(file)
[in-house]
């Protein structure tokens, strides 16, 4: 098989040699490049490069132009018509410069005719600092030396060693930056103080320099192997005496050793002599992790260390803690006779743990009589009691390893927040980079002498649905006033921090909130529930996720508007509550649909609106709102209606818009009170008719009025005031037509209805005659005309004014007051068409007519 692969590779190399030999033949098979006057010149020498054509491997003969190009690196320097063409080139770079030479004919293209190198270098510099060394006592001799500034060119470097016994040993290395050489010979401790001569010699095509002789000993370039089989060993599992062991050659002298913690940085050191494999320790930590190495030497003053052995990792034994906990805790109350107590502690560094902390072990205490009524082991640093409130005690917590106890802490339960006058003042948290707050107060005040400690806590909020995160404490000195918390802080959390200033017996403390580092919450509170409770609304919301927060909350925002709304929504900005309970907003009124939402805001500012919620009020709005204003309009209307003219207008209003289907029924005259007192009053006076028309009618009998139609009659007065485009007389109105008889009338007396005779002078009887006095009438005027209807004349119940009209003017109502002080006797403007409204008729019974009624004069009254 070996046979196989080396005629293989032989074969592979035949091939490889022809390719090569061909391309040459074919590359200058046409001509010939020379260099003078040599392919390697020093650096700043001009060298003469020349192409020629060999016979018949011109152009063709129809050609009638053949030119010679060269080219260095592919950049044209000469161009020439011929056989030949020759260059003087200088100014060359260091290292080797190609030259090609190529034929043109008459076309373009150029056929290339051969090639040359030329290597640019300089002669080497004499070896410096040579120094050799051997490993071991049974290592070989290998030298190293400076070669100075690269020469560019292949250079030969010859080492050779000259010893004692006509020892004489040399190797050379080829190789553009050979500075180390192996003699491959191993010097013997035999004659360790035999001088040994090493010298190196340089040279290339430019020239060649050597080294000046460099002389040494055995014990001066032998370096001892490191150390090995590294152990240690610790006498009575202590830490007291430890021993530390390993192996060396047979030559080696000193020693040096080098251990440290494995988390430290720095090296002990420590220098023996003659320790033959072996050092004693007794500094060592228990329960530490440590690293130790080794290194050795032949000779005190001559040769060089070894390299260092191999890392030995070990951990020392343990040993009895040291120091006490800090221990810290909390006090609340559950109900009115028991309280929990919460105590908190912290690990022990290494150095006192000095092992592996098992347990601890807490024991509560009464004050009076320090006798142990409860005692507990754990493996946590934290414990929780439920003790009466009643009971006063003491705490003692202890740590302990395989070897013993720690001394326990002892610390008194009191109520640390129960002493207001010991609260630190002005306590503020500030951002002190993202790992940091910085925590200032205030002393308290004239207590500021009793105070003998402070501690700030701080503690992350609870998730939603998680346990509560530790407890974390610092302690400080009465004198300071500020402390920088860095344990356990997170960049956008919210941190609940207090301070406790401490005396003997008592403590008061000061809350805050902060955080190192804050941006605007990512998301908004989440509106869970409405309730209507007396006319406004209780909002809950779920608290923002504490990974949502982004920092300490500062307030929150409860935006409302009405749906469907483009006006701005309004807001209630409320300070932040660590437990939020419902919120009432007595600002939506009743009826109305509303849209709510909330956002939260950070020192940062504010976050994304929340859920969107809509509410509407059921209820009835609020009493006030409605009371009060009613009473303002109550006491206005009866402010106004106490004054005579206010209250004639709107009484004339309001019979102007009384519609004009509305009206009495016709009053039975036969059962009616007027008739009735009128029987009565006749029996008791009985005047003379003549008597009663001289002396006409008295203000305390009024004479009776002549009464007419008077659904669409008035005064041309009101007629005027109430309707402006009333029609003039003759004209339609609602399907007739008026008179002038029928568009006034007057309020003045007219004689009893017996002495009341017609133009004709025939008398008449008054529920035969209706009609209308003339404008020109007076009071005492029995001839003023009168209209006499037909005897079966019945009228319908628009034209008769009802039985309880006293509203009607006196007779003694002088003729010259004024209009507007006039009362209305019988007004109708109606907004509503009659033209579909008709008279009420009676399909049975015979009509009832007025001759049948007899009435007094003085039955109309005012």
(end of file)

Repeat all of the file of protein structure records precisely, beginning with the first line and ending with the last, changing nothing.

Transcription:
[in-house]
């Protein structure tokens, strides 16, 4: 098989040699490049490069132009018509410069005719600092030396060693930056103080320099192997005496050793002599992790260390803690006779743990009589009691390893927040980079002498649905006033921090909130529930996720508007509550649909609106709102209606818009009170008719009025005031037509209805005659005309004014007051068409007519 692969590779190399030999033949098979006057010149020498054509491997003969190009690196320097063409080139770079030479004919293209190198270098510099060394006592001799500034060119470097016994040993290395050489010979401790001569010699095509002789000993370039089989060993599992062991050659002298913690940085050191494999320790930590190495030497003053052995990792034994906990805790109350107590502690560094902390072990205490009524082991640093409130005690917590106890802490339960006058003042948290707050107060005040400690806590909020995160404490000195918390802080959390200033017996403390580092919450509170409770609304919301927060909350925002709304929504900005309970907003009124939402805001500012919620009020709005204003309009209307003219207008209003289907029924005259007192009053006076028309009618009998139609009659007065485009007389109105008889009338007396005779002078009887006095009438005027209807004349119940009209003017109502002080006797403007409204008729019974009624004069009254 070996046979196989080396005629293989032989074969592979035949091939490889022809390719090569061909391309040459074919590359200058046409001509010939020379260099003078040599392919390697020093650096700043001009060298003469020349192409020629060999016979018949011109152009063709129809050609009638053949030119010679060269080219260095592919950049044209000469161009020439011929056989030949020759260059003087200088100014060359260091290292080797190609030259090609190529034929043109008459076309373009150029056929290339051969090639040359030329290597640019300089002669080497004499070896410096040579120094050799051997490993071991049974290592070989290998030298190293400076070669100075690269020469560019292949250079030969010859080492050779000259010893004692006509020892004489040399190797050379080829190789553009050979500075180390192996003699491959191993010097013997035999004659360790035999001088040994090493010298190196340089040279290339430019020239060649050597080294000046460099002389040494055995014990001066032998370096001892490191150390090995590294152990240690610790006498009575202590830490007291430890021993530390390993192996060396047979030559080696000193020693040096080098251990440290494995988390430290720095090296002990420590220098023996003659320790033959072996050092004693007794500094060592228990329960530490440590690293130790080794290194050795032949000779005190001559040769060089070894390299260092191999890392030995070990951990020392343990040993009895040291120091006490800090221990810290909390006090609340559950109900009115028991309280929990919460105590908190912290690990022990290494150095006192000095092992592996098992347990601890807490024991509560009464004050009076320090006798142990409860005692507990754990493996946590934290414990929780439920003790009466009643009971006063003491705490003692202890740590302990395989070897013993720690001394326990002892610390008194009191109520640390129960002493207001010991609260630190002005306590503020500030951002002190993202790992940091910085925590200032205030002393308290004239207590500021009793105070003998402070501690700030701080503690992350609870998730939603998680346990509560530790407890974390610092302690400080009465004198300071500020402390920088860095344990356990997170960049956008919210941190609940207090301070406790401490005396003997008592403590008061000061809350805050902060955080190192804050941006605007990512998301908004989440509106869970409405309730209507007396006319406004209780909002809950779920608290923002504490990974949502982004920092300490500062307030929150409860935006409302009405749906469907483009006006701005309004807001209630409320300070932040660590437990939020419902919120009432007595600002939506009743009826109305509303849209709510909330956002939260950070020192940062504010976050994304929340859920969107809509509410509407059921209820009835609020009493006030409605009371009060009613009473303002109550006491206005009866402010106004106490004054005579206010209250004639709107009484004339309001019979102007009384519609004009509305009206009495016709009053039975036969059962009616007027008739009735009128029987009565006749029996008791009985005047003379003549008597009663001289002396006409008295203000305390009024004479009776002549009464007419008077659904669409008035005064041309009101007629005027109430309707402006009333029609003039003759004209339609609602399907007739008026008179002038029928568009006034007057309020003045007219004689009893017996002495009341017609133009004709025939008398008449008054529920035969209706009609209308003339404008020109007076009071005492029995001839003023009168209209006499037909005897079966019945009228319908628009034209008769009802039985309880006293509203009607006196007779003694002088003729010259004024209009507007006039009362209305019988007004109708109606907004509503009659033209579909008709008279009420009676399909049975015979009509009832007025001759049948007899009435007094003085039955109309005012």